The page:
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really honest postcards from lyon: part three

Be sure to check Lip weekly for new instalments of Really Honest Postcards from Lyon, April Smallwood’s new six part series on life as a young Australian expatriate in France.

Image credit: April Smallwood

Image credit: April Smallwood

 

Dear Shelley,

Lyon is a pretty lady. She’s got two great big rivers, the Rhône and Saône, which rhyme, and an old city boasting that classic cobblestone look we all froth over whenever Europe comes to mind. We live in between these rivers, on what they call the Presqu’île (it’s French for peninsula).

I’m right now seated at the dining table of our rented apartment. The owner has really good taste. There’s a 60s style white lacquer coffee table, a not-functioning 8-track player that’s painfully hip, and subtle splashes of red in the form of a chair, an IKEA storage box, a placemat. You’d like it. The ceilings are high and its two living room windows open out onto the narrow street like giant, enthusiastic eyes.

I can see how leaning out of the window in France could very well be a pastime. The pleasure of being so high up and with full view into strangers’ homes is a delight. Sometimes, when I perch on the sill for a gawk, I notice someone in the building opposite doing the same. Respectfully, seeing as they got there first, I slip back inside and try again later.

A few nights ago, I woke from a nap to a man playing Elton John’s Your Song on guitar, unintentionally serenading the entire street. I cried. It wasn’t remarkable in the least but felt special for the mere fact I am emotional and living in a foreign city.

My notes on the French thus far are that they are impressed by anyone who would spend 24 hours in transit to get here. Some are a little embarrassed about their English levels, while the rest continue to stream light-speed French at me, long after I’ve announced, ‘Je suis australienne’.

This one is well-known, but the French love a shouty, juicy debate. To contradict or disagree with a Frenchman is most welcome. This fact becomes incredible once you’ve experienced the frankness of a local. To quote an expat I met last week, ‘That’s the thing about the French – they don’t care for being politically correct’. They really don’t. In just a few months, I’ve heard nuggets of casual racism towards the Chinese, sexist lines directed at women, and other things that have caused my half-Asian female self to choke on my brie.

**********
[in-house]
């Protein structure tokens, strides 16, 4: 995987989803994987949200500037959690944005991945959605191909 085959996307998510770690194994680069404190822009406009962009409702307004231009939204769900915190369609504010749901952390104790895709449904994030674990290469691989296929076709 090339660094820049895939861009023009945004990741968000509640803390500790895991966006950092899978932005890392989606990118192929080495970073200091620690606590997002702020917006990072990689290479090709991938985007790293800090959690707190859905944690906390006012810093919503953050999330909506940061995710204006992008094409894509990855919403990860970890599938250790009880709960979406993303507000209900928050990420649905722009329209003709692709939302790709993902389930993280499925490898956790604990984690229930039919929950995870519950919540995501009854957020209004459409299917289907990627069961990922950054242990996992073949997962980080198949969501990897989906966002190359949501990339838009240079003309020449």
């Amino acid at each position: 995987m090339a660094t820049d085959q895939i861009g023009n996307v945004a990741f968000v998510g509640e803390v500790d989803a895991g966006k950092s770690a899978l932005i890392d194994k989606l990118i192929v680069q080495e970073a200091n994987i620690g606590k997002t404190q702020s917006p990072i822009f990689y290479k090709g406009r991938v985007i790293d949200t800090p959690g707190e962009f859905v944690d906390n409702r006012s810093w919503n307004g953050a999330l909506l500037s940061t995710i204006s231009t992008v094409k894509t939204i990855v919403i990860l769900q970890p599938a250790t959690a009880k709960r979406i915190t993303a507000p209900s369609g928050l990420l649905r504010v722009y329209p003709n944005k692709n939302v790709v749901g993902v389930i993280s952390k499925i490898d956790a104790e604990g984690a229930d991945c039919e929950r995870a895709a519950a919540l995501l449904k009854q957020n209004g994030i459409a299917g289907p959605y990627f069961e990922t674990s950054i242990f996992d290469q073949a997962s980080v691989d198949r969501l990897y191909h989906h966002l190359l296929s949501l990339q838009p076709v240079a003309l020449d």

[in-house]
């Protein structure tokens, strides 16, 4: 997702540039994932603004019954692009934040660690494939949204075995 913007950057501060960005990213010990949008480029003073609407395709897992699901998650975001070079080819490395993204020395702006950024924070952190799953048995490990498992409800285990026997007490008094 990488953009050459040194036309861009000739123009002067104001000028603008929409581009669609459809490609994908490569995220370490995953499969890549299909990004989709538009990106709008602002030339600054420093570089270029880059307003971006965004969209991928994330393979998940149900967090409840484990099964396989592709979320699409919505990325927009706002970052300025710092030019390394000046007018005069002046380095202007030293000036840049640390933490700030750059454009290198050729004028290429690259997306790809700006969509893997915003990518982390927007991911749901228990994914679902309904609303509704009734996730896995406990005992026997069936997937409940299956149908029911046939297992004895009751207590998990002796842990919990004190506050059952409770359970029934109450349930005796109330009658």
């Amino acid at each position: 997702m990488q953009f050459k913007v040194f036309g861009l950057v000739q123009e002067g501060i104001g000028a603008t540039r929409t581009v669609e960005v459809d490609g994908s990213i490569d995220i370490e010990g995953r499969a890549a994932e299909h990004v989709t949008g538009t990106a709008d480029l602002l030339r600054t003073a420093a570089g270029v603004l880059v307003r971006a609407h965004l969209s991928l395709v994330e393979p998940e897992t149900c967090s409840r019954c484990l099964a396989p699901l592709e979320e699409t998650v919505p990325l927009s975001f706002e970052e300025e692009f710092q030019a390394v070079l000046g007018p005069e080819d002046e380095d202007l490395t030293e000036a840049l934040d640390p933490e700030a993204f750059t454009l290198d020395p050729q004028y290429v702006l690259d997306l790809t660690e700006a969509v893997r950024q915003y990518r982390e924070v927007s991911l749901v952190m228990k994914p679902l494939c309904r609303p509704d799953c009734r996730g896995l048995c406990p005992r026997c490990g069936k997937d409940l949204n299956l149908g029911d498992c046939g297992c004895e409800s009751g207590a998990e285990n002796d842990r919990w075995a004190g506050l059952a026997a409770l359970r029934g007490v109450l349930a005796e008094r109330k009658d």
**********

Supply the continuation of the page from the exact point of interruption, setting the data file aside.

Strangely, this is mostly forgiven because these same French folk have been incredibly kind to us. We’ve received offers to visit a retiree’s country abode for lunch, been welcomed into the house party of another, and at a language exchange, a French school teacher offered to help us should we ever find ourselves in a pickle. Merci, Madame.

I had a really beautiful moment on Wednesday; something I’m sure you’ll appreciate given your impending move to NYC. Tipsy on sour beers and not quite ready to go home, three weary Alliance Francaise classmates and I sat on the steps of the Opéra de Lyon. Self-consciousness long gone by that hour, I sang them a few songs. With two nonplussed security guards behind us, I sang to my new friends like I’d known them all my life. Strange how a little thing like that can make you feel like maybe this is my city now too. Maybe, for the rest of my life, I will think back to that time I moseyed around Lyon and belted Lauryn Hill numbers on marble steps.

I chopped my hair off. It was truly comedic trying to convey the style I wanted to the hairdresser when the only French I’d prepared was ‘dry’, ‘short’ and ‘long’. That said, I look okay. My cousin Ica remarked, ‘They say when you cut your hair it’s like you want to remove something from your life’. Do you agree? I like the lightness and how bouncy I’ve become since. It might be reaching, but I am trying to rid that feeling that I should be succeeding here by eating all the things, and shaking all the hands, and not wasting a second of this experience because how dare I. That kind of pressure will help me none.

Miss your guts.

-April

 

Missed out on Postcards from April? Check out:

Postcard One,

Or Postcard Two.

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